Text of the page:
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Browsing named entities in Rebellion Record: a Diary of American Events: Documents and Narratives, Volume 8. (ed. Frank Moore). You can also browse the collection for Brandon (Mississippi, United States) or search for Brandon (Mississippi, United States) in all documents.

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on troops, until they were within less than fifty yards of them. The surprise was so sudden, that they did not attempt to make any hostile demonstration whatever, but quietly and gracefully yielded themselves up as prisoners. With them were taken a large number of signalling flags, telescopes, rifles, and other equipments. The captain in command of the station was away at the time on a visit to Petersburgh, and had left a sergeant and six men in charge during his temporary absence. At Brandon, a confederate agent for the collection of forage and provisions was captured, with two overseers. From a plantation near by, about one hundred and thirty negroes, field hands, were taken. These were not the only trophies; for, while these active and exciting operations were going on, Lieutenant Harris, the commander of the Gen. Jessup, captured a blockade-runner schooner heavily laden with tobacco, jewelry, state bonds, and specie, belonging to some Jews. In addition to this, a smaller
76.-fight at Vidalia, La. Natchez, Miss., February 16, 1864. Since my last communication, nothing noteworthy has occurred here, except the capture of Captain Call and twenty-six of the Twenty-ninth Illinois infantry, of which you have probably heard before the present time. Captain Call was guarding a cotton-train; his men, strung along the length of it, were attacked by a large force of rebel cavalry, part of an escort to a supply-train on its way from above Mobile to Jackson or Brandon, it is reported, and after a sharp fight the Captain, the Quartermaster's Sergeant of the regiment, and twenty-six men were gobbled up. So much for guarding cotton for Jews. Who ordered the Captain out? is now the question. But on Sunday, the seventh instant, the monotony of garrison-duty was very summarily broken in upon. Opposite Natchez, in Louisiana, is the town of Vidalia, where a force of — men, under command of Colonel B. G. Farrar, Second Mississippi artillery of A. D. is stat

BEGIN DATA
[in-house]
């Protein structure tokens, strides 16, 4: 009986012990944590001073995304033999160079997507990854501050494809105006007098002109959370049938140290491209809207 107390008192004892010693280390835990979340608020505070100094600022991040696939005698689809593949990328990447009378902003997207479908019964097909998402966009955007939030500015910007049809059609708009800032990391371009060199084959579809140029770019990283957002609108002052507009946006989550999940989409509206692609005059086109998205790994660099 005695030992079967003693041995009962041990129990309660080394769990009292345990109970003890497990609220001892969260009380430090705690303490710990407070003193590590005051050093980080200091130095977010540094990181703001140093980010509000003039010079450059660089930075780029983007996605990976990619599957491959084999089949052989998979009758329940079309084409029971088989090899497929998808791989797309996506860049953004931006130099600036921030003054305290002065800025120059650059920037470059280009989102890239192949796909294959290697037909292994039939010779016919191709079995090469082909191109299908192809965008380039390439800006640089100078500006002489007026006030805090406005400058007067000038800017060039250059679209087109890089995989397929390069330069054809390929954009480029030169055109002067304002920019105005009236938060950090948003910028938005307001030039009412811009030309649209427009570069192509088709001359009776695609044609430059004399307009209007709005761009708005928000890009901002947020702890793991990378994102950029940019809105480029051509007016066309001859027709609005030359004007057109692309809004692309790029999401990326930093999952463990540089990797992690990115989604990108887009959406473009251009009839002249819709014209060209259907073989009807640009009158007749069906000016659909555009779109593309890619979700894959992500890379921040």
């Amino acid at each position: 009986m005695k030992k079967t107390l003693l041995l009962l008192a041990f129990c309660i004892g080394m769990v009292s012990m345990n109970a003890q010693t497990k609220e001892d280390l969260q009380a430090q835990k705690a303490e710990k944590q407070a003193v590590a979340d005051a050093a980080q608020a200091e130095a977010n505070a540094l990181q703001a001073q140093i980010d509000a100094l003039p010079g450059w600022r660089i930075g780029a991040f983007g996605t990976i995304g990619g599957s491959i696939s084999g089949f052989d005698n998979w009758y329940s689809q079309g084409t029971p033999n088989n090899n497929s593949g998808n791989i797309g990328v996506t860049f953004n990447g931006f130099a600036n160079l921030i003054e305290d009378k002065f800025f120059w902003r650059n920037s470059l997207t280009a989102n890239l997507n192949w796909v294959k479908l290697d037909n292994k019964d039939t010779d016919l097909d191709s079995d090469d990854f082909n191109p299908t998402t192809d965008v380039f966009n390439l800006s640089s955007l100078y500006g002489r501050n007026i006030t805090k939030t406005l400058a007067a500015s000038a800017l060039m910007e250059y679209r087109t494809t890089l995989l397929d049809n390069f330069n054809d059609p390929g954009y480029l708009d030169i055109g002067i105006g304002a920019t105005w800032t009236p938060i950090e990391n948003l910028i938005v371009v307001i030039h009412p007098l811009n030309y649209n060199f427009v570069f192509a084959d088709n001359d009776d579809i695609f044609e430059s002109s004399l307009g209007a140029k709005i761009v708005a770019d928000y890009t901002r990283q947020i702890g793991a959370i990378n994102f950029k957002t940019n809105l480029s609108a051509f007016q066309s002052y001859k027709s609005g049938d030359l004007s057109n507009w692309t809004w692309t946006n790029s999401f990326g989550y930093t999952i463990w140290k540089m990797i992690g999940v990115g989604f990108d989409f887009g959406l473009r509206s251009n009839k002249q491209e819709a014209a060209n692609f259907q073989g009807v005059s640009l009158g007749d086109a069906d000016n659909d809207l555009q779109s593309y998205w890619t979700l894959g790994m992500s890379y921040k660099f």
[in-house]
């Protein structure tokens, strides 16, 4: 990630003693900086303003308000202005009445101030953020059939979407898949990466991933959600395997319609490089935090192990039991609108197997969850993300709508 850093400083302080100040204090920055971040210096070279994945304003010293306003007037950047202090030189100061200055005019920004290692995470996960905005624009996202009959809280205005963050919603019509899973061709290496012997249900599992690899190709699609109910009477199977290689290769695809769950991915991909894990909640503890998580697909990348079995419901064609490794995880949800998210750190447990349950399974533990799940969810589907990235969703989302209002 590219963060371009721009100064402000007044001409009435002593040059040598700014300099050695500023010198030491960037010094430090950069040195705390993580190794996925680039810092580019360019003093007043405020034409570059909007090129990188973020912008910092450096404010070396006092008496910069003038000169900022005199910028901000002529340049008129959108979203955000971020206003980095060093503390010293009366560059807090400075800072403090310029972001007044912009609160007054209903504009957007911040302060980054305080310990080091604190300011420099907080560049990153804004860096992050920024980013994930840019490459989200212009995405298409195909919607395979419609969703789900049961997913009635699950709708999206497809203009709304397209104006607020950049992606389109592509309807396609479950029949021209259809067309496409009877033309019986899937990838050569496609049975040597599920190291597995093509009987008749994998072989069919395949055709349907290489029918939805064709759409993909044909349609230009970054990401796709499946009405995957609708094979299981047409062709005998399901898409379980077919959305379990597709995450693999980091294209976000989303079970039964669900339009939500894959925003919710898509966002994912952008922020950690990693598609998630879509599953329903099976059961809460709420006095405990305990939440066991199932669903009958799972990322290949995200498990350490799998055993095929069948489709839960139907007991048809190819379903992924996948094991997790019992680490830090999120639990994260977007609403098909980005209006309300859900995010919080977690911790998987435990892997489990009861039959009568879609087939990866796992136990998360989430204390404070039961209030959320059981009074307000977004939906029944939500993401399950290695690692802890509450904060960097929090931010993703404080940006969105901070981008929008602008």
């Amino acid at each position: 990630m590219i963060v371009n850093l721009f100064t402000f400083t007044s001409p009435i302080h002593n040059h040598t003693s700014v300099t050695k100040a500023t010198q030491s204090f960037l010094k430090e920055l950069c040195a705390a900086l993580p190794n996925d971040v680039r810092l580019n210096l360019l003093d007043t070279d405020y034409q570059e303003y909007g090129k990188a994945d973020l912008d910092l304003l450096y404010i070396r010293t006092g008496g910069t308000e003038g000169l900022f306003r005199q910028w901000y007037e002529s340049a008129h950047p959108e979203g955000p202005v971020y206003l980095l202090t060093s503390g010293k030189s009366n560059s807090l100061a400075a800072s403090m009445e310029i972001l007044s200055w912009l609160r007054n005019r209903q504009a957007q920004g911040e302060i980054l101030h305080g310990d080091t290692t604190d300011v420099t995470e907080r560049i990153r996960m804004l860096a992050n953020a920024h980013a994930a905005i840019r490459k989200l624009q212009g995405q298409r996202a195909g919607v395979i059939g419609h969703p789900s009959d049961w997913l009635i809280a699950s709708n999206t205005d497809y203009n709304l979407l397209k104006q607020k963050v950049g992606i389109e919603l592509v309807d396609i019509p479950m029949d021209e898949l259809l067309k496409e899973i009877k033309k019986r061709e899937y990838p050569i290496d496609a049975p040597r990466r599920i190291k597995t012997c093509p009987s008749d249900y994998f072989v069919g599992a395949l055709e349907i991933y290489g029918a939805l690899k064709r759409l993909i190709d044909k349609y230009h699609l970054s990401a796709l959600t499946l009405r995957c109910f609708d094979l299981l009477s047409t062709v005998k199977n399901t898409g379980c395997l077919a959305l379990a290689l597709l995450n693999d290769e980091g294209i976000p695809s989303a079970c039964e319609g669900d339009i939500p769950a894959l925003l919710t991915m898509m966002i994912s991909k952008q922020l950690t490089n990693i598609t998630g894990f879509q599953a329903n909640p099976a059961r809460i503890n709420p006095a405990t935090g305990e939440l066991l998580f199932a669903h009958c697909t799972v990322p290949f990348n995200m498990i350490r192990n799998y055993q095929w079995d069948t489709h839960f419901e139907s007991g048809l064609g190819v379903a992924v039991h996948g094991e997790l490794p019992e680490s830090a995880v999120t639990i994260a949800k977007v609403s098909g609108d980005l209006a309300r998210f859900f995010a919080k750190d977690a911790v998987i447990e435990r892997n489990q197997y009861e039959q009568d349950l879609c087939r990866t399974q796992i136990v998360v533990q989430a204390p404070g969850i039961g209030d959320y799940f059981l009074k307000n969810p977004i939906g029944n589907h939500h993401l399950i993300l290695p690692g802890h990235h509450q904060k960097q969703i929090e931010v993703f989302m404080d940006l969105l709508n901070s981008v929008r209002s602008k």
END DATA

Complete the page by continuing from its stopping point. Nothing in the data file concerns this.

ched Jackson February sixth, crossed the Pearl, and passed through Brandon to Morton, where the enemy made dispositions for battle, but fled ps in crossing. After our army had crossed, and was on the way to Brandon; the bridge was destroyed by the confederates to cut off our retreifferent places all the way through to Meridian. The march from Brandon through Moreton to Hillsboro was devoid of interest, except an occnd we advanced rapidly, our brigade being in front. We arrived at Brandon, the county-seat of Rankin County, about noon, without seeing or hing Pearl River. General Sherman ordered the advance to proceed to Brandon, some twelve miles distant, arriving there Sunday noon, meeting winhuman cruelties perpetrated upon them by their rebel masters. At Brandon, similar scenes were witnessed, and the outraged bondmen and bond-re speedily consumed by fire. Only a few buildings were burned at Brandon by the troops, the socalled confederate government not occupying m